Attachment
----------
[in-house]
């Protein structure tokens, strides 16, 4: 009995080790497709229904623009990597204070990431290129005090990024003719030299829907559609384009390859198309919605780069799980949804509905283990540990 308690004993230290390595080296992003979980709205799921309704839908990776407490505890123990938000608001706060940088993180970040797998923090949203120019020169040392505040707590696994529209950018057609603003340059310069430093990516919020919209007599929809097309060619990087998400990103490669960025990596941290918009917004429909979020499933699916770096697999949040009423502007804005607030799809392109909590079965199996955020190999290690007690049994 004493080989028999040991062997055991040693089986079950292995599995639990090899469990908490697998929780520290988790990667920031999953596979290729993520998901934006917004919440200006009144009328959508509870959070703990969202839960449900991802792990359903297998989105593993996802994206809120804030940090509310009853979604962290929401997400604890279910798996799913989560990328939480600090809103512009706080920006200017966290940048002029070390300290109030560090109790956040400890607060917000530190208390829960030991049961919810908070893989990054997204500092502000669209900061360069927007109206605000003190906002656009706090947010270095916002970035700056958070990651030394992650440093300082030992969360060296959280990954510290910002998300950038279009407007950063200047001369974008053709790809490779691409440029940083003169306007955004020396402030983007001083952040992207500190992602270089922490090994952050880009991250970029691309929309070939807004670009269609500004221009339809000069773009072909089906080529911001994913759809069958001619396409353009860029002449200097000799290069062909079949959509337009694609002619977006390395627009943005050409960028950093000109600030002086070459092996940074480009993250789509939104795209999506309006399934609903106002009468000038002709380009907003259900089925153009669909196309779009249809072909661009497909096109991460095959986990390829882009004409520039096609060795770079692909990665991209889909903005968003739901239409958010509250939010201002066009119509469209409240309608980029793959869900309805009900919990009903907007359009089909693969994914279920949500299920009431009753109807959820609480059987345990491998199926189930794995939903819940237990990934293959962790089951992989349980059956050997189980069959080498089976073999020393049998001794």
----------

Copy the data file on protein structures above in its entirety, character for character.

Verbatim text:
[in-house]
């Protein structure tokens, strides 16, 4: 009995080790497709229904623009990597204070990431290129005090990024003719030299829907559609384009390859198309919605780069799980949804509905283990540990 308690004993230290390595080296992003979980709205799921309704839908990776407490505890123990938000608001706060940088993180970040797998923090949203120019020169040392505040707590696994529209950018057609603003340059310069430093990516919020919209007599929809097309060619990087998400990103490669960025990596941290918009917004429909979020499933699916770096697999949040009423502007804005607030799809392109909590079965199996955020190999290690007690049994 004493080989028999040991062997055991040693089986079950292995599995639990090899469990908490697998929780520290988790990667920031999953596979290729993520998901934006917004919440200006009144009328959508509870959070703990969202839960449900991802792990359903297998989105593993996802994206809120804030940090509310009853979604962290929401997400604890279910798996799913989560990328939480600090809103512009706080920006200017966290940048002029070390300290109030560090109790956040400890607060917000530190208390829960030991049961919810908070893989990054997204500092502000669209900061360069927007109206605000003190906002656009706090947010270095916002970035700056958070990651030394992650440093300082030992969360060296959280990954510290910002998300950038279009407007950063200047001369974008053709790809490779691409440029940083003169306007955004020396402030983007001083952040992207500190992602270089922490090994952050880009991250970029691309929309070939807004670009269609500004221009339809000069773009072909089906080529911001994913759809069958001619396409353009860029002449200097000799290069062909079949959509337009694609002619977006390395627009943005050409960028950093000109600030002086070459092996940074480009993250789509939104795209999506309006399934609903106002009468000038002709380009907003259900089925153009669909196309779009249809072909661009497909096109991460095959986990390829882009004409520039096609060795770079692909990665991209889909903005968003739901239409958010509250939010201002066009119509469209409240309608980029793959869900309805009900919990009903907007359009089909693969994914279920949500299920009431009753109807959820609480059987345990491998199926189930794995939903819940237990990934293959962790089951992989349980059956050997189980069959080498089976073999020393049998001794």